And a fun time is had by ALL!


Kira Hooke plays the built-in xylophone at the new all-access playground in Central Park. Sue Cockrell/Enterprise photo

By Andy Jones

On July 10, I attended the commemoration and launch of a new universally accessible play area at the north end of Central Park. The event was hosted by City Councilwoman Rochelle Swanson, and supported by other city dignitaries such as Davis Board of Education member Gina Daleiden and Will Arnold, a field representative for state Sen. Lois Wolk and longtime supporter of Summer House, the nonprofit that supports Yolo County adults with developmental disabilities.

I was really touched by the words of the community activists and government officials who inspired and oversaw the construction of this new playground at our first civic park, and not only because I knew that my family would immediately benefit.

As the parent of a son with special needs, I really appreciate the convivial feeling of inclusion that I and other such parents felt when entering this welcoming gated community of exploration and fun. The “Sway Fun” seesaw, for example, features a small table, long seating areas for groups of friends, and room for a wheelchair or two. Even more fun for us, a sizeable adult such as myself can make the entire apparatus sway vigorously back and forth while those seated enjoy the ride.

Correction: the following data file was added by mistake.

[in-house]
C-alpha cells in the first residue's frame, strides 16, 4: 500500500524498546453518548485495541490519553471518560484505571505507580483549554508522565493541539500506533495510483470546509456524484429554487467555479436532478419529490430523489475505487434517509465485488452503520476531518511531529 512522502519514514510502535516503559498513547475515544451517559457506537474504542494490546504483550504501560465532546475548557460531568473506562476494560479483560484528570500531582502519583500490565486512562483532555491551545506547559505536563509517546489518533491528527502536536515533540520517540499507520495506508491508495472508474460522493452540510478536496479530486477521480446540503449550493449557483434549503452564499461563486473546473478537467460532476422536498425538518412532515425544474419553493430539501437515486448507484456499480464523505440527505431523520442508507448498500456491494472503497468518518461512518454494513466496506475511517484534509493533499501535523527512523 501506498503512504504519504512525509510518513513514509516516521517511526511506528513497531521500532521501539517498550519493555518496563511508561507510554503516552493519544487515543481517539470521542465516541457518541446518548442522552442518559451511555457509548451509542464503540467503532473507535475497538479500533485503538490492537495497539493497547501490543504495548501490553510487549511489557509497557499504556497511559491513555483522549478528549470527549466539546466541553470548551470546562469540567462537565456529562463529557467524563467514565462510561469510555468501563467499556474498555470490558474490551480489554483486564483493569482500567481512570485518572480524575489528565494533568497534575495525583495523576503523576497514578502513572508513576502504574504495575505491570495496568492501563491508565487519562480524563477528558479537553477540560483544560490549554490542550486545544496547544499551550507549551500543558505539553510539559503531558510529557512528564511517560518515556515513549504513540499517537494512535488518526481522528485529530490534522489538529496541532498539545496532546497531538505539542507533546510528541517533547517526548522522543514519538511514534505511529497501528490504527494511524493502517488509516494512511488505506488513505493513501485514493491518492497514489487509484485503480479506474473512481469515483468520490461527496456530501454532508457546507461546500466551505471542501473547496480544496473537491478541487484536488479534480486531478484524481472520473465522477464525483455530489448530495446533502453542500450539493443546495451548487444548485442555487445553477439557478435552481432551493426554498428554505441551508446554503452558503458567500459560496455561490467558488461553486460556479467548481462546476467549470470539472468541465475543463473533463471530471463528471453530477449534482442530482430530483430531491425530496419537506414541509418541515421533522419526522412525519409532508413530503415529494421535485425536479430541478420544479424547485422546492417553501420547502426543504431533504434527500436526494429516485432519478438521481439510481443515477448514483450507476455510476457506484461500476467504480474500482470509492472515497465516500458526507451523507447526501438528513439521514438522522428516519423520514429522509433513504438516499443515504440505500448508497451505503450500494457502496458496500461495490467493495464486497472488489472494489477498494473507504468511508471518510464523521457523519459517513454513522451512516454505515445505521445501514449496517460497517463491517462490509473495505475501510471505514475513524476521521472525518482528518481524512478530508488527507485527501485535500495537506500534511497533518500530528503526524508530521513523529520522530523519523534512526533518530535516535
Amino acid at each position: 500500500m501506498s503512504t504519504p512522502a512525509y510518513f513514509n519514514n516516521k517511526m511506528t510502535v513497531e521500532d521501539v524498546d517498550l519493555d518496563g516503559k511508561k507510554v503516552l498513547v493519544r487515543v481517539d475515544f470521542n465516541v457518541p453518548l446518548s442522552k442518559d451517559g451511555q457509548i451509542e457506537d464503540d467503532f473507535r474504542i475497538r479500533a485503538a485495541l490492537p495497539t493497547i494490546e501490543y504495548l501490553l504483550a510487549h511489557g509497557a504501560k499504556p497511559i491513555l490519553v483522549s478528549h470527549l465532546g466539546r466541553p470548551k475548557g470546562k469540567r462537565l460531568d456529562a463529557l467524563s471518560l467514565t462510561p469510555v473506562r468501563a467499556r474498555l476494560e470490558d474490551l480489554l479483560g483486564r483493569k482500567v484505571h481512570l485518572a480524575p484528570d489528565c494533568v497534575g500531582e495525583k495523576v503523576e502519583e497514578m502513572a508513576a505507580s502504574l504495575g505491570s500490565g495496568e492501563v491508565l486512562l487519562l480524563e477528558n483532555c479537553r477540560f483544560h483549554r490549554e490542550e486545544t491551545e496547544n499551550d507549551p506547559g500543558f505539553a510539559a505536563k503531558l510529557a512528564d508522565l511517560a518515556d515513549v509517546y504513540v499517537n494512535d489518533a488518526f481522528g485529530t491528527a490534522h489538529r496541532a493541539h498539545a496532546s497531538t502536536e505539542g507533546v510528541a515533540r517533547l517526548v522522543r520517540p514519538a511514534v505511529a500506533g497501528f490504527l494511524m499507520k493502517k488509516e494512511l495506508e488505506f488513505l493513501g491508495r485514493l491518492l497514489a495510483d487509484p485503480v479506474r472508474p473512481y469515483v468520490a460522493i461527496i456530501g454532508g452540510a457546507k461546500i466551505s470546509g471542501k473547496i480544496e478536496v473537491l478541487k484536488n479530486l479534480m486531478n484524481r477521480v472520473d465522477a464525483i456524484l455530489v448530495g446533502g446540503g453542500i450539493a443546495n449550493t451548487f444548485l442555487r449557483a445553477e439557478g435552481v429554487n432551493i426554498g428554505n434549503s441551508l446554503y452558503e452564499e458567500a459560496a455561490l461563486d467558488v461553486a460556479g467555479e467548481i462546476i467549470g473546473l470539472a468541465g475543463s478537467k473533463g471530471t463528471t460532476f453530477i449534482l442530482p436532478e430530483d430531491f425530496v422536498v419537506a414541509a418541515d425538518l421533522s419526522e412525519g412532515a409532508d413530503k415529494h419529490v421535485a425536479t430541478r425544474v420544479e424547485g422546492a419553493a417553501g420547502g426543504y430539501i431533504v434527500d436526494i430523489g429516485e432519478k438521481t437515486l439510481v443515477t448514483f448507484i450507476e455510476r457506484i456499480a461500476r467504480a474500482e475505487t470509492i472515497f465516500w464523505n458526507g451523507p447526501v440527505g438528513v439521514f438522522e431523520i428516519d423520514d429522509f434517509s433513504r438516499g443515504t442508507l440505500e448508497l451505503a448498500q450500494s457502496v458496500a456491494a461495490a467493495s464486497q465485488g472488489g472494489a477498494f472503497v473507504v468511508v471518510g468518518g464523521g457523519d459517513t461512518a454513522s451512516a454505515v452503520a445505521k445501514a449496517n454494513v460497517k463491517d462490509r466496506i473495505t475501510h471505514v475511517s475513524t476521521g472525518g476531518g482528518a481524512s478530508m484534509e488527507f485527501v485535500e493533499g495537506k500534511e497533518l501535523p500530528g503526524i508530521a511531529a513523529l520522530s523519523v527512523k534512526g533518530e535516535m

“This reminds me of Disneyland,” my son Truman exclaimed, recognizing that the city has become a lot more fun, safe and inclusive for all the children of Davis.

While Truman most appreciates the working water pump that allows him to fill the concrete sluice and thus send water down to the sand pit, my son Jukie loves the swings and the oddly shaped balance bar, a mostly vertical structure that invites climbing and lounging, as well as spinning.

The built-in xylophone, suspended climbing islands and edgeless “omnispinner” will all reward the curiosity of eager children. When Jukie cooled down on a hot day by lying down in the sluice that other kids had just filled with water, he reminded us all that kids with special needs will often find unexpected ways to take advantage of a public play spot. One need no longer visit Napa to enjoy some water spa time!

On behalf of the children and parents of Davis, thanks to all who helped to bring about this welcome addition to our city.

— Andy Jones is a Davis parent, lecturer in the University Writing Program at UC Davis and academic associate director of UCD’s Academic Technology Services. His new book, “Where’s Jukie?,” is available via Amazon.com.

Special to The Enterprise

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